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Bug 212748 - Adding warnings for misuse of the new literal underscores for primitive values
Summary: Adding warnings for misuse of the new literal underscores for primitive values
Status: NEW
Alias: None
Product: java
Classification: Unclassified
Component: Hints (show other bugs)
Version: 7.1.2
Hardware: PC Windows 7
: P3 normal (vote)
Assignee: Svata Dedic
Depends on:
Reported: 2012-05-20 11:13 UTC by gliesian
Modified: 2013-09-02 14:19 UTC (History)
0 users

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Exception Reporter:


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Description gliesian 2012-05-20 11:13:45 UTC
Java 7 allows for underscored in literals (Reference -

For example, 

int value = 1000; 

could be written as

int value = 1_000;

The issue is, if it's written as

int value = 1_00_0;

it equates to 1000, but the IDE doesn't tell the user of possible mistake.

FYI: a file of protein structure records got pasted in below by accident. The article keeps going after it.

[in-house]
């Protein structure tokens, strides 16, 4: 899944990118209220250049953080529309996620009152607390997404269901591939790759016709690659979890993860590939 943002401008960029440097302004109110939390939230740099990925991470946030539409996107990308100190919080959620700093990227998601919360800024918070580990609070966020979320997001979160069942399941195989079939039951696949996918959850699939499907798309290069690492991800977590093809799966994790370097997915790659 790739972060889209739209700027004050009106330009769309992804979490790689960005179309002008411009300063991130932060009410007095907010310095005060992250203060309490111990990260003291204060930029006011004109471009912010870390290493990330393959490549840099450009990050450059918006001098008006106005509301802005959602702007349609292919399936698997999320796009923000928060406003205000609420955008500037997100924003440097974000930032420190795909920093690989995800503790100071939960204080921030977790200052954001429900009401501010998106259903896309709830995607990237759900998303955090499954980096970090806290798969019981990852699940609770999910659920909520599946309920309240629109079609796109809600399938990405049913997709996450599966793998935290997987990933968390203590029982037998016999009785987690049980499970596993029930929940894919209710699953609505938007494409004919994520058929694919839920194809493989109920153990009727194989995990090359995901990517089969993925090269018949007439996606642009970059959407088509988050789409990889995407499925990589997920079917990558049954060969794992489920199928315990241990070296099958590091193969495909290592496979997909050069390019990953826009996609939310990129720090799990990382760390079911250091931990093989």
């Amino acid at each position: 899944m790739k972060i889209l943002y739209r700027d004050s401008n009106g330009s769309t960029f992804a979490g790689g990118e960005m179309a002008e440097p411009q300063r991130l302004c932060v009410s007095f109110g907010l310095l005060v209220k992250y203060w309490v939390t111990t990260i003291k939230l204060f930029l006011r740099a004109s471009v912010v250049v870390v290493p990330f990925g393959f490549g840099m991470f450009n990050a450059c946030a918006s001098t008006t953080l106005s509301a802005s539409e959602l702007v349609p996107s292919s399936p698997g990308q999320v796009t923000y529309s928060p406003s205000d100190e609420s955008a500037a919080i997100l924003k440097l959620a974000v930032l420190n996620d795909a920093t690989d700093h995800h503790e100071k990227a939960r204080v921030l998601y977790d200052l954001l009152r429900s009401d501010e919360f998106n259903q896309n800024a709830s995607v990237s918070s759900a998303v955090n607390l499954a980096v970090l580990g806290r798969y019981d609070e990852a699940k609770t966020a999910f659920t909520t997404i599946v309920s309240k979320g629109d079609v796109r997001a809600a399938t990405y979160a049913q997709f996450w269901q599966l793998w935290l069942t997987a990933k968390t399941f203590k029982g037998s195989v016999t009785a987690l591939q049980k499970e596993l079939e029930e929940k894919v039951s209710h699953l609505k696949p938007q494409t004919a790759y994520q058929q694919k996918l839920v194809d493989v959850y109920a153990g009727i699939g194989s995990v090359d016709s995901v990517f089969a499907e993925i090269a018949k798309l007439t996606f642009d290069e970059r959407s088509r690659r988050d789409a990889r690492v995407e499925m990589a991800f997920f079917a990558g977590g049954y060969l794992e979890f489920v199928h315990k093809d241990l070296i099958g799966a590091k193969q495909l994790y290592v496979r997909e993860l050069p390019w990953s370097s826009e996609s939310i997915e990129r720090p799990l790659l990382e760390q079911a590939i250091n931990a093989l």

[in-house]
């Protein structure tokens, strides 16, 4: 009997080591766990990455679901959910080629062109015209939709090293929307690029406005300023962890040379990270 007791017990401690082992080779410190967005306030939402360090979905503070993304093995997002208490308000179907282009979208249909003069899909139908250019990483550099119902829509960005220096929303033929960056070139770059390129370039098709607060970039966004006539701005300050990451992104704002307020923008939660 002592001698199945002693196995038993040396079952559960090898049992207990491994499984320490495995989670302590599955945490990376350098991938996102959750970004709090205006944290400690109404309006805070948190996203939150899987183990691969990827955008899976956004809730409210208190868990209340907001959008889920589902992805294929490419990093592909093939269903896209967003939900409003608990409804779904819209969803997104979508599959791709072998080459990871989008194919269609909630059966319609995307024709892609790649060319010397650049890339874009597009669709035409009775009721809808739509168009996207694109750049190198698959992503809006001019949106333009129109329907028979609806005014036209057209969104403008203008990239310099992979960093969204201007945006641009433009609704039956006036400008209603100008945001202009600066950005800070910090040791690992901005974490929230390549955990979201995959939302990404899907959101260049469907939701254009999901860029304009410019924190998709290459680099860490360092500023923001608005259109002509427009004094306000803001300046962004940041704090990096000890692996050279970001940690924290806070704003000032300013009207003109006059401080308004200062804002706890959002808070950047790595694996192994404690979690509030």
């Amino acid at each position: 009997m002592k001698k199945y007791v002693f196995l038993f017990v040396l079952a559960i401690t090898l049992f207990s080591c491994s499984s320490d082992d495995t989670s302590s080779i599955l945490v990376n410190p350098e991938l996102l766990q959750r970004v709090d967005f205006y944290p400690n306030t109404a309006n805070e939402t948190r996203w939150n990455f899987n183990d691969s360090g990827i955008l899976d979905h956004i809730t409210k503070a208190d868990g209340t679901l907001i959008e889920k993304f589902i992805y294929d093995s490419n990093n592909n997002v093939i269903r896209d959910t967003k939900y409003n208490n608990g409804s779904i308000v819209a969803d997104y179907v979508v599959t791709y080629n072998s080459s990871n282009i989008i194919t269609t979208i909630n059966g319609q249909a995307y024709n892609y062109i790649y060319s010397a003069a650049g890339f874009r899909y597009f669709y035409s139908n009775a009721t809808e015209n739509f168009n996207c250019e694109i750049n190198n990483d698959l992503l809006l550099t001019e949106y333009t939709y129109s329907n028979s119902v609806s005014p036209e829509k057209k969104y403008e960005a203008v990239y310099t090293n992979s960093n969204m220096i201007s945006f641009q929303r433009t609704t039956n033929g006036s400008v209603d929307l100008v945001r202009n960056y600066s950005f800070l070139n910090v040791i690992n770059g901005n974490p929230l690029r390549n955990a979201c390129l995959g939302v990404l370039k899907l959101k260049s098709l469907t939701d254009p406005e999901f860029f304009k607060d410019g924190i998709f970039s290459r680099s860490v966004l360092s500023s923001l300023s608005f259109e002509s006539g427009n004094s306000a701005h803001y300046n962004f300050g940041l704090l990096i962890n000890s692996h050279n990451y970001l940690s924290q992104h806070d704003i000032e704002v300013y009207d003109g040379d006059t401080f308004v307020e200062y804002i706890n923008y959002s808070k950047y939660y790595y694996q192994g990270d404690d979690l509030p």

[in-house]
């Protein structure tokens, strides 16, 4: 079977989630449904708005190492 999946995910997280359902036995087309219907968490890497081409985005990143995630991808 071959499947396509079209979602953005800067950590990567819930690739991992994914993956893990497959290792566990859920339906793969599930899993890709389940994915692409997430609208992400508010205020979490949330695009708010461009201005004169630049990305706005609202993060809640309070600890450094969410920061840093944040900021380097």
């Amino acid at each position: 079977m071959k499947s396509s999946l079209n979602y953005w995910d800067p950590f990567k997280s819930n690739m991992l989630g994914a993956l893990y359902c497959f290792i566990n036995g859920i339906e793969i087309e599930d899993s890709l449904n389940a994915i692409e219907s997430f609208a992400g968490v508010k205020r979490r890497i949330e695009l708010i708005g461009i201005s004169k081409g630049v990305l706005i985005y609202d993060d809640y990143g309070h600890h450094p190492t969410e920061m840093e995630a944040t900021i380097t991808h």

Yes, 1_00_0 isn't going to happen... but this may:


Notice the missing zero... and yes, this is what the underscores is supposed to help with.  

My recommendation is to have a warning glyph shown in the gutter to the left, when a 0 is missing between underscores, as I believe that there is no reason to have a set of two (and not three) digits between underscores.

Thanks for the consideration, Robert
Comment 1 gliesian 2012-05-21 22:30:14 UTC
I may have made a mistake opening this...

You may want to use the underscores for other reasons, such as credit cards...

e.g., long creditCardNumber = 5555_5555_5555_5555;

However, if you thing about it, a credit should probably be a string.

This issue requires some thought before correcting.
Comment 2 gliesian 2012-05-21 22:44:11 UTC
Here's another example that goes against my reasoning: 

int socialSecurityID = 111_11_1111;
Comment 3 Jan Lahoda 2012-05-22 12:22:08 UTC
So far, there is only "Add Underscores" (Tools/Options/Editor/Hints/Language=Java/JDK 5 and later/Add Underscores) - disabled by default. But that pushes the same format to all literals, even those that do not have any underscores. It might be reasonable to add a warning in the future, that would only check consistency for literals which actually use underscores.